Desperate parents have a safe, no-questions-asked option.
The heartbreaking discoveries of the bodies of abandoned infants in the Mississippi River have occurred with tragic regularity over the past 12 years.
In the most recent case, the body of a 7-pound girl was found floating in bag filled with angel figurines near Winona last September. Five years before and 60 miles upriver, another baby girl had been found near Red Wing. An infant boy's body had been recovered in that same stretch of the river in 2003, and an infant girl in 1999.
A recent expansion of Minnesota's "Safe Place for Newborns" law won't solve the sad mystery of these babies' identities. But it is a compassionate step that should help prevent parents from making the same desperate decision in the future. Department of Human Services Commissioner Lucinda Jesson, who pushed for the changes, and state lawmakers who approved them last session, deserve credit for collaborating on a policy measure that is a logical, humane response.
Minnesota's safe-place law was put in place in 2000. It allowed an unprepared mother, or someone acting on her behalf, to surrender babies at hospitals up to three days after the birth. But the well-intended law had become one of the narrowest in the nation, with other states allowing a broader time frame for surrendering babies after birth.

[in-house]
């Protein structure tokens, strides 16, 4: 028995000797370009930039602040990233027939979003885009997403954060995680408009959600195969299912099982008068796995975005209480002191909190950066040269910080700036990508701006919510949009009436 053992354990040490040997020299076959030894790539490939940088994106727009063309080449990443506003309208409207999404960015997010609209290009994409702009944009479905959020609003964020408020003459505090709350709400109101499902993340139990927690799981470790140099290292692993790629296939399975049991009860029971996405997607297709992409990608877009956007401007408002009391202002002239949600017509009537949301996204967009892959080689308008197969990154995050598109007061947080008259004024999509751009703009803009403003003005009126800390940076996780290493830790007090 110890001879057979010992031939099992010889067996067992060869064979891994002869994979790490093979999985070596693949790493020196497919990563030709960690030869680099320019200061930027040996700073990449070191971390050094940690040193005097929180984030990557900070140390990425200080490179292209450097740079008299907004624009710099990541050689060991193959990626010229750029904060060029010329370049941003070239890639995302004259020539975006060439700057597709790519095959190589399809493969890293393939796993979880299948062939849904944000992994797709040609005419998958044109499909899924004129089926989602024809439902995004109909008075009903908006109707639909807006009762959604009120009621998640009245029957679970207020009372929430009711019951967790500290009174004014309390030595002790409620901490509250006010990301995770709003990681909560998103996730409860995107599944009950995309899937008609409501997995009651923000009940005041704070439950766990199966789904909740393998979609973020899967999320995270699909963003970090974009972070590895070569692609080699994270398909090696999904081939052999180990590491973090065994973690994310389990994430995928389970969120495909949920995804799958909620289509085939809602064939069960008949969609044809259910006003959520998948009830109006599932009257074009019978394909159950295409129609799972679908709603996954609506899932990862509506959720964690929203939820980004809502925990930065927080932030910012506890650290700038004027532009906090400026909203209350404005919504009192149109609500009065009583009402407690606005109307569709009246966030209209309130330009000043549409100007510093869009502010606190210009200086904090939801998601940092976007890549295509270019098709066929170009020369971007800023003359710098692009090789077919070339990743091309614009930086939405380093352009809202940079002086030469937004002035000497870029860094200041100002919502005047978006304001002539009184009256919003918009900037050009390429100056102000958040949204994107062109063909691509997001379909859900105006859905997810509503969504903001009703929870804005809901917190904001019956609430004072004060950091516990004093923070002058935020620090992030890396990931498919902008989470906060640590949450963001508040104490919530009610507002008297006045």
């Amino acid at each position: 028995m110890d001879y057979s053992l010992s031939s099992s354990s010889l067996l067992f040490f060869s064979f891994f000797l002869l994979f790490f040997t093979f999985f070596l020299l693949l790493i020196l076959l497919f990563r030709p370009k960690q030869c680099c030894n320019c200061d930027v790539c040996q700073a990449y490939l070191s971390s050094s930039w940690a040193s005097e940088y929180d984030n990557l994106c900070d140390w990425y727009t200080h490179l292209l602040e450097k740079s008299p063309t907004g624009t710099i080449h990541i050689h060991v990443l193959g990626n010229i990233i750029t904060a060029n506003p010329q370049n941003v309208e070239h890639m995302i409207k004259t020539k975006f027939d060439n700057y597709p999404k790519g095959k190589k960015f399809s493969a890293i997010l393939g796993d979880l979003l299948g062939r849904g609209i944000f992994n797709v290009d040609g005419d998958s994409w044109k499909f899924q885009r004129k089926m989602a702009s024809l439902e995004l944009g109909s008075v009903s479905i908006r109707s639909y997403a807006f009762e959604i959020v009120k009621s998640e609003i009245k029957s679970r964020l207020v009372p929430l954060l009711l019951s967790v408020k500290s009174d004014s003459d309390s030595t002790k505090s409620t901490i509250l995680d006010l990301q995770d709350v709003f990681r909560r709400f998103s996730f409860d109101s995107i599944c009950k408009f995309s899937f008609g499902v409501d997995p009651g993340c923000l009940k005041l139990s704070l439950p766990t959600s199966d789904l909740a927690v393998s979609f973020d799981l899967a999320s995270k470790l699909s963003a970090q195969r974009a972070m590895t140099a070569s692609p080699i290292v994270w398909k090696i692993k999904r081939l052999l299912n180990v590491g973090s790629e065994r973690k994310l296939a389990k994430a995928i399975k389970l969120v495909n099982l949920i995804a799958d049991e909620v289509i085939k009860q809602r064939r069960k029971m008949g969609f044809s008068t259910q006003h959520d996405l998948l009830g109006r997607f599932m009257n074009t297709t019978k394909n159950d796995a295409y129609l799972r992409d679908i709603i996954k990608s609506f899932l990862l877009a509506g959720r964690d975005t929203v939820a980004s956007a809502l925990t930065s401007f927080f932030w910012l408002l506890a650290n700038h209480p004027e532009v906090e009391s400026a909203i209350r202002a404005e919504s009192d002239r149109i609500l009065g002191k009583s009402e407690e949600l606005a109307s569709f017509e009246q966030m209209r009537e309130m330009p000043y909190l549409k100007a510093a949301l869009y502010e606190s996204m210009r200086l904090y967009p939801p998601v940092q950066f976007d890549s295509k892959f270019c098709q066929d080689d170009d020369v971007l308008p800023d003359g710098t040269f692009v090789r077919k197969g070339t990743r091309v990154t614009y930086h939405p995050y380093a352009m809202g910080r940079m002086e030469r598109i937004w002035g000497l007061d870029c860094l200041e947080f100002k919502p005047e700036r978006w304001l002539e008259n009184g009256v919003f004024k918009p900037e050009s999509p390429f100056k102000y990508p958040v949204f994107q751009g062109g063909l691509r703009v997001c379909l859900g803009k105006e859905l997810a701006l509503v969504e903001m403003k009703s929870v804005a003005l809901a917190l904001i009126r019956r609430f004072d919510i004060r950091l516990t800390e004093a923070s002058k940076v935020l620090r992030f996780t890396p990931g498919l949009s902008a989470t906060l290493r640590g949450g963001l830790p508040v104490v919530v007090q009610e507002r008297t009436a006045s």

The sad cases along Minnesota's stretch of the Mississippi were evidence that the state had to do better.
The amended law, which became effective this month, now provides a seven-day window after a birth to give up the child. It also expands the places where the child can be surrendered. Before, hospitals were the only option. Now, distraught parents can also dial 911 for an ambulance or take the baby to an urgent-care clinic during normal business hours.
Policymakers should consider monitoring the law's effectiveness and possibly expanding the seven-day window if evidence suggests more should be done. Iowa, for example, has a 14-day time frame. North Dakota allows parents up to one year.
Hopefully, distraught parents and those who care for them understand that they have new, no-questions-asked options available for giving up an infant. Strengthening the law sends a welcome message that Minnesota values its children and that help -- without judgment -- is standing by.
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